Don't partition the drive - that helps nothing.
The basic idea is to try to get multiple drives working at the same time, to improve performance. The old, sage advice is to put a separate drive in the system for Photoshop's use, separate from the OS drive, so that Photoshop can be swapping to/from its file while the OS is doing its thing with its own swap file.
But an alternative could be to create a RAID 0 array with multiple drives making up a single volume. That tends to help everything be faster. If you have the budget for it, multiple SSD drives making up a RAID array can make for a hyper-fast system, and the fact that there is no seek time means there's essentially no downside to having the Photoshop scratch space and system on teh same volume. I have four OCZ SSDs in the array that makes up my drive C: myself, and I wait for nothing.
If you do go with SSDs - which of course are more expensive than spinning drives - don't skimp on the space, or you'll end up wasting a bunch of time later when you're constantly fighting disk-full situations.
The optimal performance is obtained when the primary scratch disk is on a physically separate internal hard drive, separate from your boot or "C:" drive. A partition volume of the boot drive does NOT help at all, as the Photoshop scratch disk would still be competing with the swap file of the OS for the use of the single set of read/write heads.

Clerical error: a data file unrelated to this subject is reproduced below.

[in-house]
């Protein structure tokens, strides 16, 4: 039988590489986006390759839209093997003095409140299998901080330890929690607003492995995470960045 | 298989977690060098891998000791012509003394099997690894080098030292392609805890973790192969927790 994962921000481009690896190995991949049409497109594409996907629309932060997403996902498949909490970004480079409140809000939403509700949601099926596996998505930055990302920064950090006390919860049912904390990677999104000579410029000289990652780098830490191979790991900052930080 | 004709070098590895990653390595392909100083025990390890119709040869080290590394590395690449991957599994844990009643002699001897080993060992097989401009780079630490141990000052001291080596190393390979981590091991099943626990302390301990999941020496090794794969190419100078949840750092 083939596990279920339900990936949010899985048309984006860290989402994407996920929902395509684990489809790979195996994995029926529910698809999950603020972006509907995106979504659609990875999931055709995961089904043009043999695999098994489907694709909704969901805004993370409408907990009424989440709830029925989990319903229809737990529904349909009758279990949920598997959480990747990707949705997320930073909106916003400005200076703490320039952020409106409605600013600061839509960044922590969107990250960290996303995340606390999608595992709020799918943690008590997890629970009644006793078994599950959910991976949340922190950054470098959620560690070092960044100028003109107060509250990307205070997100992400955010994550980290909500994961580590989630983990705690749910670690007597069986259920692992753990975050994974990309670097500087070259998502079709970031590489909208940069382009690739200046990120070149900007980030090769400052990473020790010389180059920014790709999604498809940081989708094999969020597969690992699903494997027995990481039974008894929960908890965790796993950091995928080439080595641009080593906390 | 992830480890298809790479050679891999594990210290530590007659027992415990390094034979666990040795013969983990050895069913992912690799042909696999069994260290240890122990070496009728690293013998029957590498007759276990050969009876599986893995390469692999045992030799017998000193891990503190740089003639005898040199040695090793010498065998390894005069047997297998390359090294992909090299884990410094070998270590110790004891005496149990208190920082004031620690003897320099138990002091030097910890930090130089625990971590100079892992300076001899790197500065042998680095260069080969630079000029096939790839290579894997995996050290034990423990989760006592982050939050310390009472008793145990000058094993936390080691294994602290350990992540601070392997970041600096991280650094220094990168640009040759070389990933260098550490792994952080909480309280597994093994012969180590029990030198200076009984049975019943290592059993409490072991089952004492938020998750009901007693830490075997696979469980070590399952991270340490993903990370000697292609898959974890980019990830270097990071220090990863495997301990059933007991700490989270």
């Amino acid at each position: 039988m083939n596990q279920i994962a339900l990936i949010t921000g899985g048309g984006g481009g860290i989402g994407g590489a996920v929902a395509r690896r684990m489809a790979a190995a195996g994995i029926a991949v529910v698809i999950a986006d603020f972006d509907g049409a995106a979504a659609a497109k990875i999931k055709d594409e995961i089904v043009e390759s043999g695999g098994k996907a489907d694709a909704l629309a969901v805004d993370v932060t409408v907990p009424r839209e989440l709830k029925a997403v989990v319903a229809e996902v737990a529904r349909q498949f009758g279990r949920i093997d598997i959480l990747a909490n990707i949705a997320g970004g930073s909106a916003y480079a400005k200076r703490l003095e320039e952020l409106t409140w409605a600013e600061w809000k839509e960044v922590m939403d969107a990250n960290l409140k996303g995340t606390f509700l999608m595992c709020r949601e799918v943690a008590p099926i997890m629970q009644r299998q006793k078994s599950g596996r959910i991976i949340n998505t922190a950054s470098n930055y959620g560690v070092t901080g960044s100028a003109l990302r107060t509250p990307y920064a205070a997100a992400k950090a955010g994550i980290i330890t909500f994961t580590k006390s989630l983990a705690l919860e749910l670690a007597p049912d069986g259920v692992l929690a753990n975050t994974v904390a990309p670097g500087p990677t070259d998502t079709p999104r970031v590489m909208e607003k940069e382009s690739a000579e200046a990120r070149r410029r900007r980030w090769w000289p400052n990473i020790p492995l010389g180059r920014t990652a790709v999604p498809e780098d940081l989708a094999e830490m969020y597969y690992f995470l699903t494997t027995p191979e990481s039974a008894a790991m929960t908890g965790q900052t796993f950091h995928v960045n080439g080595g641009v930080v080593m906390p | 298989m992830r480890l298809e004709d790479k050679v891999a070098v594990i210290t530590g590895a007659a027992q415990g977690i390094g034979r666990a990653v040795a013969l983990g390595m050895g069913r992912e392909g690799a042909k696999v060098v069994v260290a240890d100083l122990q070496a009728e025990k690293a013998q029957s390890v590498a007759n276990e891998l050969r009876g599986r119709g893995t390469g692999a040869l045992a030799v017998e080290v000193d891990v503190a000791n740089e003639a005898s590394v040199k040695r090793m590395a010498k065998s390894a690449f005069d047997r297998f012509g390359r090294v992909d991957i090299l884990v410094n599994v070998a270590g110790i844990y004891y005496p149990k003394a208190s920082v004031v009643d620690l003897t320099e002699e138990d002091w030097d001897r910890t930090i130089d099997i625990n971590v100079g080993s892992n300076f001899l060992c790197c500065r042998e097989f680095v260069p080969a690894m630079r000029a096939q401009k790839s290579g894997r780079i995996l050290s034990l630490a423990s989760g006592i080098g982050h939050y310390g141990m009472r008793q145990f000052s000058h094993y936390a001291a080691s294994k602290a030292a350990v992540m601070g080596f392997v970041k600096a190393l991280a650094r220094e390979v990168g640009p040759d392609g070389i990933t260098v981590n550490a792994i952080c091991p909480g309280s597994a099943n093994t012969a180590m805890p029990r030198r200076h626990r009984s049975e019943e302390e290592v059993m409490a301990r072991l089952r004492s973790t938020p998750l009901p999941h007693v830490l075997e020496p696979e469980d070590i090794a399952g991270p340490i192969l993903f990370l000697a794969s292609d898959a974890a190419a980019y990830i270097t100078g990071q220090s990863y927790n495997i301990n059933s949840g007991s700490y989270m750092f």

Depending on your workflow, numbers of history states, etc., figure on 50 to 70 times, or more, the size of your largest file multiplied by the number of files you have open at any given time.
I keep a dedicated 250 GB internal hard drive as my primary scratch disk, other users have more.
As you can see, I type a lot slower than Noel.
Wow, I'm confused by Noel's highly technical reply! Hey Noel, I'm an artist (painter) not a techie (thanks for your reply, though)! I can count the hairs on a triple zero sable brush, but am clueless about computer innards. I am on a serious limited budget and this friend is doing me a huge favor by building a quad core for me in exchange for something I own.
1. Okay, so forget about the partition on one drive right? (I've been running PS 7.0 on a single 80GB hdd for 6 years with no scratch disk, which shows how lucky or just plain stupid I am).
2. Forget about RAID and whatever those SSD things are mentioned, I can't afford that.
3. So TWO separate hard drives should be installed, one with Windows 7 on it (anything else on it?) and the second driver for my personal files, photos, all other programs including CS5 and as the scratch disk for CS5?
If that's the correct set up, what should he do when installing CS5 (should the program itself also go on the second drive? And do we need to do something in the CS5 interface to allocate the second drive as the scratch disk?
Thanks for helping me!
I agree with Noel and Station_Two.
Depending on the data transfer speed of the disks that you mention, I would go with the 1TB. While PS, as of ~ CS, can use up to four separate disks for Scratch Disk, one does not have to do so.